1. Define classical liberalism and its application to electricity. How does mandatory open-access (MOA) square with private property rights? How does a government-directed wholesale power market over multiple control areas square with a free market?
  2. Are ISO/RTOs as territorial monopolies with pricing and capacity powers subject to the Mises/Hayek/Lavoie criticism of central planning?
  3. Is retail competition based on MOA/wholesale planning a true market?
  4. Is the private provision of electricity a “market failure”? If so, why?
  5. What is the “commons problem” of electricity given the ability of firms to establish control areas? Did Elinor Ostrom identify electricity as a “commons problem”? Might she have identified today’s ISO/RTO as a governmental commons problem?
  6. Explain how the ISO/RTO model has subsidized intermittent (wind, solar) generation at the expense of dispatchable, reliable generation–and thus challenged grid stability?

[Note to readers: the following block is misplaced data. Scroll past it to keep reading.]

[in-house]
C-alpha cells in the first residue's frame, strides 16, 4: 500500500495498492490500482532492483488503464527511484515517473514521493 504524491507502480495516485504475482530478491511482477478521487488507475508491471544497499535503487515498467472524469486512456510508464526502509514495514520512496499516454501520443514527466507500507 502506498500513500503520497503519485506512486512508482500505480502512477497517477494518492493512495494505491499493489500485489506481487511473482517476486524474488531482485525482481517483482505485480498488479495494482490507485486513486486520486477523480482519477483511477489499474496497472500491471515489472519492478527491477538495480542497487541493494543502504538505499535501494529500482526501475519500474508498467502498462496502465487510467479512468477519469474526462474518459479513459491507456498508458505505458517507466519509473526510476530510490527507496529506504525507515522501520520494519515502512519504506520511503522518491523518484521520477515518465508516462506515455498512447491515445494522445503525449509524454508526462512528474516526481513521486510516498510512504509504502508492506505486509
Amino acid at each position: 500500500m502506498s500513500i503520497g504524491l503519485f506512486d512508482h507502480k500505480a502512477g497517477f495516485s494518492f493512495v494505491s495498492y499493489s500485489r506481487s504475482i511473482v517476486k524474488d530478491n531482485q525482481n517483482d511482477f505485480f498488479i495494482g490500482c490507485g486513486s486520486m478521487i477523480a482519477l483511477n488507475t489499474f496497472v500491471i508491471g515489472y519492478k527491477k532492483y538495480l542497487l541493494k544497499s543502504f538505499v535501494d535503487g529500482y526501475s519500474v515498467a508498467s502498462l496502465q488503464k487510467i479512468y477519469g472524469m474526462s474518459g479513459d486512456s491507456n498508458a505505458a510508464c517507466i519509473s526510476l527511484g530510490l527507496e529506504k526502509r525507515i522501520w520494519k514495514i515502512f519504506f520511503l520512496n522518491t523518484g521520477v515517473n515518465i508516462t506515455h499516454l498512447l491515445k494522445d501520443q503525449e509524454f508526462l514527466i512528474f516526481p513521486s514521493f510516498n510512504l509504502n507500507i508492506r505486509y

7. How does Public Choice explain the development and shortcomings of today’s ISO/RTO regimes–and demote the ‘nirvana’ case for the same?
  8. Does demand-side planning and usage rationing correct the problems created by supply-side planning/intervention? Or is this a case of the Mises Interventionist Thesis, with intervention expanding from its own shortcomings?
  9. How would you revise your co-edited 2009 book, Electricity Restructuring: The Texas Story, given the Texas blackout of February 2021 and current grid instability issues? [See tomorrow’s post on this book]
  10. Is there a case for an unhampered market in place of the current interventionist regimes of either the traditional regulatory covenant or the ISO/RTO model?

MasterResource will be happy to publish the answers to these questions–and entertain follow-up questions for continuing debate.


[1] Bradley, Edison to Enron: Energy Markets and Political Strategies (Salem, MA: Scrivener Publishing; and Hoboken, NJ: John Wiley & Sons, 2011), Part I.

[2] “A survey of plants begun after 1970 shows an average overnight cost overrun of 241%.)

[3] Kiesling and Kleit wrote: “Electricity Restructuring: The Texas Story tells how Texas, alone among U.S. states, moved forward into a truly restructured and competitive electricity era.” (p. 2)